Analysis: Decision to provide additional places raises a number of questions

It is clear that more needs to be done if the government’s plans are to be successful

Last Friday, it was revealed that the Department of Higher Education plans to increase the number of places in high demand courses such as medicine, nursing, and engineering by 5%. Minister for Further and Higher Education Simon Harris confirmed on RTÉ Radio 1 today that he would bring the department’s proposal to cabinet tomorrow.

While such plans aim to ease the burden on students transitioning to third-level in the midst of a pandemic, it is unclear exactly how they will be executed. With third-level funding already in crisis, and colleges having to reduce face-to-face teaching, it is clear that work needs to be done if class sizes are to be increased effectively.

As it stands, Irish universities will likely struggle with increased class sizes. In a statement on Friday, Deputy General Secretary of the Irish Federation of University Teachers (IFUT), Frank Jones said that these plans coincided with large scale terminations of precariously employed lecturing staff. “We simply can’t be expected to miraculously deliver more teaching with fewer teachers,” Jones said. The statement emphasised the need for extra funding if the department’s plans are to work, and said that while the recent emergency funding provided to the sector was welcome, it would not effectively resolve the current crisis in third-level funding. 

That emergency funding comes as part of a €168m package announced last month by Minister for Further and Higher Education Simon Harris. While this will provide much needed funds for struggling third-level institutions, it may not be enough, as universities expect shortfalls of up to €500m in the second half of this year. The funding is also not intended to cover any deficits and losses beyond the effects of Covid-19.

The level of government funding for Ireland’s third-level institutions has fallen from €9,000 per student in 2008 to €5,000 in 2019, and colleges have made up for such losses by cutting costs and increasing fees. If the government plans to provide additional spaces in high demand courses, they must also provide necessary funding to avoid deepening this crisis.

One suggested reason for the government’s decision is the expectation that fewer students will decide to study abroad or take a gap year as a result of the pandemic, resulting in higher demand for courses in Ireland. Although the total number of Central Applications Office (CAO) applications was relatively similar to last year, Trinity did see a significant increase in applications, along with University College Dublin (UCD), and Maynooth University.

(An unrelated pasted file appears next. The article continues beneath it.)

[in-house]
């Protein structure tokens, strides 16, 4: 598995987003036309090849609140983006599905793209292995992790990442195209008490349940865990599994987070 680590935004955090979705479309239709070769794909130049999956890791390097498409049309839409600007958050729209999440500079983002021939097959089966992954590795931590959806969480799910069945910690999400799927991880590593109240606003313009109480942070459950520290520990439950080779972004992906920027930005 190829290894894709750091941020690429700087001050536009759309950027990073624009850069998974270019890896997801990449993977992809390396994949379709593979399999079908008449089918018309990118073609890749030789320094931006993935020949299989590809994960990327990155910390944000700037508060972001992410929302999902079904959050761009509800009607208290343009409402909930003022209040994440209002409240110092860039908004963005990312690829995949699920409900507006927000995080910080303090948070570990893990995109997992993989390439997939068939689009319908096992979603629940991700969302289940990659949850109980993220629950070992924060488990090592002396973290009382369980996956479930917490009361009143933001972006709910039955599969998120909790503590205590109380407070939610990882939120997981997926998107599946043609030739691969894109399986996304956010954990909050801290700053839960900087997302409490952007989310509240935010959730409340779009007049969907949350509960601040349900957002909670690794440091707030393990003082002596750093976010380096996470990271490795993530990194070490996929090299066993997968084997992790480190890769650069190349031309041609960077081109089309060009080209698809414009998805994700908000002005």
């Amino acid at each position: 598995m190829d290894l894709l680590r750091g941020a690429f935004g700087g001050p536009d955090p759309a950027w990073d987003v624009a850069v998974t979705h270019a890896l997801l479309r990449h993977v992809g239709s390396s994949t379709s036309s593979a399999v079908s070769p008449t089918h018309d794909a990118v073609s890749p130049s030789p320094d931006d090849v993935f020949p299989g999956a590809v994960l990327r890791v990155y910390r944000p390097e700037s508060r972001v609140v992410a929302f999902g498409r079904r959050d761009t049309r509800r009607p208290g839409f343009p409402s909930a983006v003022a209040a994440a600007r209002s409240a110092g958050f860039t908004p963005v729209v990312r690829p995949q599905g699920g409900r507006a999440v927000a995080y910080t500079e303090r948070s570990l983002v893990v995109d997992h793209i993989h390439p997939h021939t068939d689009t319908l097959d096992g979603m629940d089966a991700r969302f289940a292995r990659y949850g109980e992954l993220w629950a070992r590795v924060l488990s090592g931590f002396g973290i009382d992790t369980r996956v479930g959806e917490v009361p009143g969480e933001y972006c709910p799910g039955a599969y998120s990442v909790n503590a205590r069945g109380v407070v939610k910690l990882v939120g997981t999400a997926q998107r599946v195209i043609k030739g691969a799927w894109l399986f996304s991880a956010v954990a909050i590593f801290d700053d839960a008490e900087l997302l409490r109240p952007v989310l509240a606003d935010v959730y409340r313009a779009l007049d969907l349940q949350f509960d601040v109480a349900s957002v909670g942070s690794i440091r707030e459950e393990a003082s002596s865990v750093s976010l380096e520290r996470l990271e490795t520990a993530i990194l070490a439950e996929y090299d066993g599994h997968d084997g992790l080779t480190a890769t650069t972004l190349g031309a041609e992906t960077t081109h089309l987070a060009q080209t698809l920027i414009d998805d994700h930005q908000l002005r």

As more Irish students decide to study at home however, fewer international students may choose to come to Ireland, and the issue of funding arises again as universities expect to lose significant fee and accommodation income. In June, Trinity’s Vice President of Global Relations, Juliette Hussey, said that “without a doubt universities will see a decrease in fee income in the coming year”. With third-level institutions taking such a financial blow this year, it is unclear how they will be able to handle increased class sizes.

While online classes will allow for increased class sizes, it is unclear whether students’ time on campus will be further limited by the governments’ announcement. Students in Trinity are expected to be split into “pods” to allow for limited contact when on campus. If some courses take on larger class sizes, colleges may need to dilute students’ on campus hours even further. Furthermore, courses that require in-person lab work, such as medicine and engineering, may not have enough space and equipment to handle larger class sizes while adhering to social distancing requirements.

The news of the government’s decision raises a number of other serious questions. How will universities cope with adding new students with such short notice, and how will this affect a system which is already overwhelmed both financially and administratively? Finally, while increasing access to higher education is a welcome move and has been a talking point in the department for years, it begs the question why the department did not do so before Covid-19? Trinity has yet to comment on the news, but no doubt these questions will be relevant should they seek to provide additional places.

This article was updated on 31 August 2020 at 3:57pm to include the details of a radio interview with Minister Simon Harris

Patrick Coyle

Patrick Coyle

Patrick Coyle is a News Analysis Editor for Trinity News, and a Junior Sophister student of English Literature and Spanish.